How does this self resonant circuit works?

Thread Starter

Ams Sma

Joined Feb 11, 2017
17
Hi
To study the wireless power transfer basics i mounted the self-resonant circuit described in the following link .

Receiver
1627408978678.png

The receiver is easy to understand. No problems here!

Transmitter
1627409107217.png1627409127092.png

You can see the original schematic in the left image and in the right I rearranged the circuit and showed the component values that I’ve used.

The indutor is center tapped
To keep the coupling coefficient constant the distance between transmitter and receiver coils is always the same.


The system works well but I don’t understand exactly how the transmitter works.

After mounting the system I made the following experiments in the transmitter:

  • I measured with the oscilloscope the transmitter resonant frequency (around 470 KHz)
  • Removing C4 doesn’t seem to affect the circuit
  • Initially I assume that L1, L2 and C2 were the tank circuit but removing C1 has a big effect in the voltage amplitude (5 times smaller)and frequency (700 KHz).
  • If C1 or C2 are removed there is a big degradation in the power transfer.
    • With no load i continue to see the voltage in the receiver using an oscilloscope (without C2 slightly the same voltage and without C1 5 times smaller)
    • If a small motor is connected in the receiver won’t work if C1 or C2 are removed.

How does this circuit works?

What is the function of C4?

Thanks
 

nsaspook

Joined Aug 27, 2009
8,667
L1 (feedback side) and L2 (driven side) form a center tapped (180 phase shift from the center tap at the end points) tuning coil with C2 as the primary capacitance for the resonant frequency. C1 is the center-tap power supply bypass to make the signal impedance between VCC and GND low to reduce resonant energy losses during energy circulation in the circuit. C3 and C4 along with R1 are voltage divider elements in a bias circuit.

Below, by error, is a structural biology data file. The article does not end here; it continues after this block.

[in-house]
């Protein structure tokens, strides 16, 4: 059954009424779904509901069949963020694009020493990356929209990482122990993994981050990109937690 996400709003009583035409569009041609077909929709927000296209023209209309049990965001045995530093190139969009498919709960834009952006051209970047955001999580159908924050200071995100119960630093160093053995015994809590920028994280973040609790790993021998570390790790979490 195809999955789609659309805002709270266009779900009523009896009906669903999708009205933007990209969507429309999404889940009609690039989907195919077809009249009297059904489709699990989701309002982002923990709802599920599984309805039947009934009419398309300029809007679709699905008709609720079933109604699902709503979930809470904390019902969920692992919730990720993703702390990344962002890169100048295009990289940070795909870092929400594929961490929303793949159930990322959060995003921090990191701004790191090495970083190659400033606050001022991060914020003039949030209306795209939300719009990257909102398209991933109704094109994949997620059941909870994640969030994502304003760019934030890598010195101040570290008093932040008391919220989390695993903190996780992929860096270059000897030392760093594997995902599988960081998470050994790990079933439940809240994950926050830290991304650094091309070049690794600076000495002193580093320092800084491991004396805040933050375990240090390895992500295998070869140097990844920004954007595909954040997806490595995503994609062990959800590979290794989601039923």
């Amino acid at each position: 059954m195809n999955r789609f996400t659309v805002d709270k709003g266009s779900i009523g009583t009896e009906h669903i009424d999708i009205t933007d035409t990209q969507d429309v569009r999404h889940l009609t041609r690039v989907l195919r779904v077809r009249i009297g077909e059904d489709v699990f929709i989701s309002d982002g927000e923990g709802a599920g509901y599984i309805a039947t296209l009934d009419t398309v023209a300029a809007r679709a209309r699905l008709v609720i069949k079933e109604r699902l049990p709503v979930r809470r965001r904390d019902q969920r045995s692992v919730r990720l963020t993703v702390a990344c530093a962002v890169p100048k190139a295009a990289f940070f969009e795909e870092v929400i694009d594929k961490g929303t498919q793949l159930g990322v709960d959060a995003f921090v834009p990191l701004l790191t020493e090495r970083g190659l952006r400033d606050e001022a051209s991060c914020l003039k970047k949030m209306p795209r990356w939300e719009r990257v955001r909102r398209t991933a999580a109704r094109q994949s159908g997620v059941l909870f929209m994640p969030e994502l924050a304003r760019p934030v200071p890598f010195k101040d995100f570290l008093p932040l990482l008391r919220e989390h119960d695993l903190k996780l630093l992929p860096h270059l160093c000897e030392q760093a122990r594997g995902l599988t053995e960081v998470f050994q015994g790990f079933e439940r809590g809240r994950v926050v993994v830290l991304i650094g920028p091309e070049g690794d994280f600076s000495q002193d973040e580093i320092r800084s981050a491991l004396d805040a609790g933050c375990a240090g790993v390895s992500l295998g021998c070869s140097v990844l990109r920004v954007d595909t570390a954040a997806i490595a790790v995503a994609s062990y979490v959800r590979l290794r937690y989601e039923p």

It functions like a Hartley oscillator.
https://en.wikipedia.org/wiki/Hartley_oscillator
 

Thread Starter

Ams Sma

Joined Feb 11, 2017
17
L1 (feedback side) and L2 (driven side) form a center tapped (180 phase shift from the center tap at the end points) tuning coil with C2 as the primary capacitance for the resonant frequency. C1 is the center-tap power supply bypass to make the signal impedance between VCC and GND low to reduce resonant energy losses during energy circulation in the circuit. C3 and C4 along with R1 are voltage divider elements in a bias circuit.

It functions like a Hartley oscillator.
https://en.wikipedia.org/wiki/Hartley_oscillator
Thank you for your reply.

Can you tell me why i can remove C4 with no apparent change in the circuit behaviour?
 
Last edited:

Thread Starter

Ams Sma

Joined Feb 11, 2017
17
Because there is a large amount of Gate to Source capacitance in the MOSFET.
It makes sense. Acording with the IRFZ44N datasheet the gate to source capacitance has a value close to C4.

Probably C4 is needed for bipolar transistors i have to check it.

Thanks!
 
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